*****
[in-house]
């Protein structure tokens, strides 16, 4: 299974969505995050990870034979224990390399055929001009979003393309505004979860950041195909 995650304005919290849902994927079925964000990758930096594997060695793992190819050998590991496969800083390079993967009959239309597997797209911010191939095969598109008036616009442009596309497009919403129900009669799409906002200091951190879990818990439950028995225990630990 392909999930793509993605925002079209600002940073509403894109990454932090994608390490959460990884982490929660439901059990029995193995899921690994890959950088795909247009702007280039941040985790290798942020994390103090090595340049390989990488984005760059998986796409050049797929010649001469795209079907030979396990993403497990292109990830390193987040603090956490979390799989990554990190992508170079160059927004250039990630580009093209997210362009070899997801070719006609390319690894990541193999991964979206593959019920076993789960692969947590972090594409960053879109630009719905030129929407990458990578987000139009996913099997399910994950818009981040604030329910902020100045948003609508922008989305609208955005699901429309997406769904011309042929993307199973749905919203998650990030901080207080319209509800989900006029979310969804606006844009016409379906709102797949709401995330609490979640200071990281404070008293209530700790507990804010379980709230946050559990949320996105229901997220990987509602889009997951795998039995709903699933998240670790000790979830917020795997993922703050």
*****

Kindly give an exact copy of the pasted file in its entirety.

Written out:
[in-house]
């Protein structure tokens, strides 16, 4: 299974969505995050990870034979224990390399055929001009979003393309505004979860950041195909 995650304005919290849902994927079925964000990758930096594997060695793992190819050998590991496969800083390079993967009959239309597997797209911010191939095969598109008036616009442009596309497009919403129900009669799409906002200091951190879990818990439950028995225990630990 392909999930793509993605925002079209600002940073509403894109990454932090994608390490959460990884982490929660439901059990029995193995899921690994890959950088795909247009702007280039941040985790290798942020994390103090090595340049390989990488984005760059998986796409050049797929010649001469795209079907030979396990993403497990292109990830390193987040603090956490979390799989990554990190992508170079160059927004250039990630580009093209997210362009070899997801070719006609390319690894990541193999991964979206593959019920076993789960692969947590972090594409960053879109630009719905030129929407990458990578987000139009996913099997399910994950818009981040604030329910902020100045948003609508922008989305609208955005699901429309997406769904011309042929993307199973749905919203998650990030901080207080319209509800989900006029979310969804606006844009016409379906709102797949709401995330609490979640200071990281404070008293209530700790507990804010379980709230946050559990949320996105229901997220990987509602889009997951795998039995709903699933998240670790000790979830917020795997993922703050």